What does ‘raw’ mean in skin care?
When it comes to skin care, the terms ‘raw’, ‘100% natural’ and 'synthetic-free' are commonly used. However it is very easy to be misled by brands making these claims about their products, because most include ingredients that have been chemically synthesised. Often, the synthetic ingredient is partially derived from a natural source, eg ‘from coconut’, but has undergone a chemical reaction that transforms it into a completely different molecule. To my mind, an ingredient that is no longer in its natural form is, by definition, not natural.
I’d go so far as to say that a product labeled ‘raw’, ‘natural’ or ‘synthetic-free’ that includes these ingredients is at best misleading and at worse, a con.
Indeed, any skin care product containing water (which is virtually all skin care) must include a preservative and an emulsifier to remain stable. Preservatives and emulsifiers suitable for skin care do not occur naturally and must, therefore, be chemically synthesised. When brands that include these ingredients claim their product is ‘all natural’ or ‘raw’ they should really be saying, ‘some natural/raw ingredients’, which is not quite the same thing.
What’s the problem with a small amount of synthetics in my skin care?
For most people, the synthetic ingredients added to virtually all skin care will cause no recognisable problem. A skin reaction will occur in some people, because synthetic ingredients are common allergens in skin care (1). However it is the long-term and less obvious effects of these synthetic ingredients that would surprise most people. The most significant culprits are:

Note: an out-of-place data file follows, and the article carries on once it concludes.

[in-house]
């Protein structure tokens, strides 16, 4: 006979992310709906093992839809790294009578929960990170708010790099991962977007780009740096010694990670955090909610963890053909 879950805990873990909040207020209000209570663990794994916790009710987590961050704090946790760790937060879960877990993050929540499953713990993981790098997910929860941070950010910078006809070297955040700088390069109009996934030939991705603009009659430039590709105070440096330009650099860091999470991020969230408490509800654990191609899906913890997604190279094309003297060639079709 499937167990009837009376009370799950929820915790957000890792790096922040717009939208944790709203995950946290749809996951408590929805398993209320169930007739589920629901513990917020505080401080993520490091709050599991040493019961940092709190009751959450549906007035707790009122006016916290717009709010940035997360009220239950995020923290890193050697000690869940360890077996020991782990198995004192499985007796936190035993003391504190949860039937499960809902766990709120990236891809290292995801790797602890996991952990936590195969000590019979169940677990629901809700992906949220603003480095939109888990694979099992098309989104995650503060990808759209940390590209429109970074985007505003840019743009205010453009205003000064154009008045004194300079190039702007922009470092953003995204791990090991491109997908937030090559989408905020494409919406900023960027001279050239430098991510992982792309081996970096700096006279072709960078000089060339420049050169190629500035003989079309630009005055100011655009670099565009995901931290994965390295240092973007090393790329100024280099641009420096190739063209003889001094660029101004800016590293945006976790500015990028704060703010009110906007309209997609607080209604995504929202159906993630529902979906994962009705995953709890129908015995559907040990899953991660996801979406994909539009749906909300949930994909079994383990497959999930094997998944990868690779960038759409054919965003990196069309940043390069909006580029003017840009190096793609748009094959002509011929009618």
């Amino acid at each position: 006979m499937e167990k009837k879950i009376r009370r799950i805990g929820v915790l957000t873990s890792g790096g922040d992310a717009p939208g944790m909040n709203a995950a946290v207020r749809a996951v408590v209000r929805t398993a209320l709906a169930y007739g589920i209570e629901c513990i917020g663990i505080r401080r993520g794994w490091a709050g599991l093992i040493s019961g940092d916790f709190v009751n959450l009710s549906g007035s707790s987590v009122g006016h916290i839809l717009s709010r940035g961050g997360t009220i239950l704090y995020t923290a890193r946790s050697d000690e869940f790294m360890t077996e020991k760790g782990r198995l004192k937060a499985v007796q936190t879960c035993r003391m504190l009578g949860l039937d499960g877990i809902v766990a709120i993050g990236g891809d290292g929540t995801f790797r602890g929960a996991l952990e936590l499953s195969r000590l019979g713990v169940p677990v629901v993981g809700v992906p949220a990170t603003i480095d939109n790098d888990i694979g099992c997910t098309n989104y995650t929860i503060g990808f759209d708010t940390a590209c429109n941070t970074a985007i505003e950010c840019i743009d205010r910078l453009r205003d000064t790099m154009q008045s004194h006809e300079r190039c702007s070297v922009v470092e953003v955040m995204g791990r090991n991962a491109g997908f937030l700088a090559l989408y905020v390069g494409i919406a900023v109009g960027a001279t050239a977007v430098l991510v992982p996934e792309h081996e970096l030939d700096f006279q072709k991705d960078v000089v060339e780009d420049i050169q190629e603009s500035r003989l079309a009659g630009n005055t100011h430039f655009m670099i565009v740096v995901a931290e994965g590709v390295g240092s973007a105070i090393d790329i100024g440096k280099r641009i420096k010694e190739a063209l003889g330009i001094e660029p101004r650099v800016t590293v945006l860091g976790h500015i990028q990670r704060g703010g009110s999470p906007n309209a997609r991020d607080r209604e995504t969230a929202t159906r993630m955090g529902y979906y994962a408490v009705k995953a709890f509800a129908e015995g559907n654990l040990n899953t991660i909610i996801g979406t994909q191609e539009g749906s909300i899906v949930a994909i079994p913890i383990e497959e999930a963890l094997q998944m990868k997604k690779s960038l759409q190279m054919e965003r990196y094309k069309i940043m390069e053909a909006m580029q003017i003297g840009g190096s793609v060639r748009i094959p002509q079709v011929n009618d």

1) Emulsifiers - these are the detergent-like molecules that must be added to water-containing skin care to create a stable emulsion. Emulsifiers are of no benefit to the skin, they simply prevent the water and oil phases in the product from separating. However, emulsifiers are in contact with the skin for long periods of time and, being detergents, can upset the skin’s important barrier function. This may result in a compromised skin barrier, with intermittent dryness and irritation the outcome (read more here).
2) Preservatives - these must be added to water-containing skin care at a low concentration to stop microorganisms from growing in the watery medium. Despite their low concentration, they are powerful molecules, since they must be active for the shelf life of the product, which is usually around 2 years. The application of such potent antimicrobials to the skin each day can alter our skin’s microbiome, which in turn can affect our skin’s health and may also affect our immune system (read more here).
Neither of these ingredients offer any benefit the skin - they are added to stabilise the formula. Ironically, skin care that includes these ingredients can potentially contribute to skin problems.
Can switching to truly ‘raw’ ‘natural’ skin care really make a difference?
Mokosh is one of a handful of brands that have formulated a full skin care range without any synthetics at all - truly ‘raw’ and truly ‘natural’. Despite this, the products have a minimum 2 year shelf life, because our formulas do not permit the growth of microorganisms.
We believe the reason so many of our customers experience a transformation in their skin’s health when they switch to our range is partly due to the absence of these synthetics.
The absence of emulsifiers means the skin’s barrier function is improved, which makes it less prone to irritation, and less exposed to the damaging effects of free radicals.
Likewise, the absence of microbe-killing preservatives means the skin microbiome can return to its natural state.
Finally, because our products are not diluted with water, they are highly concentrated and nutrient dense. What's more, the nutrients in our water-free formulas are more stable and retain their activity for longer (2), which means overall better nutrition for your skin.
The outcome is calm, resilient, well-nourished, healthy skin.
Have you experienced the difference to your skin when you make the switch to truly raw, natural skin care?
1. Gonzales-Munos, P. et al (2014) Allergic Dermatitis Caused by Cosmetic Products. Actas Dermo-Sifiliograficas (English Edition) 105:822-832
2. Frankel, E.N. et al (1994) Interfacial phenomena in the evaluation of antioxidants: bulk oils vs emulsions. J. Agric. Food Chem. 42:1054–1059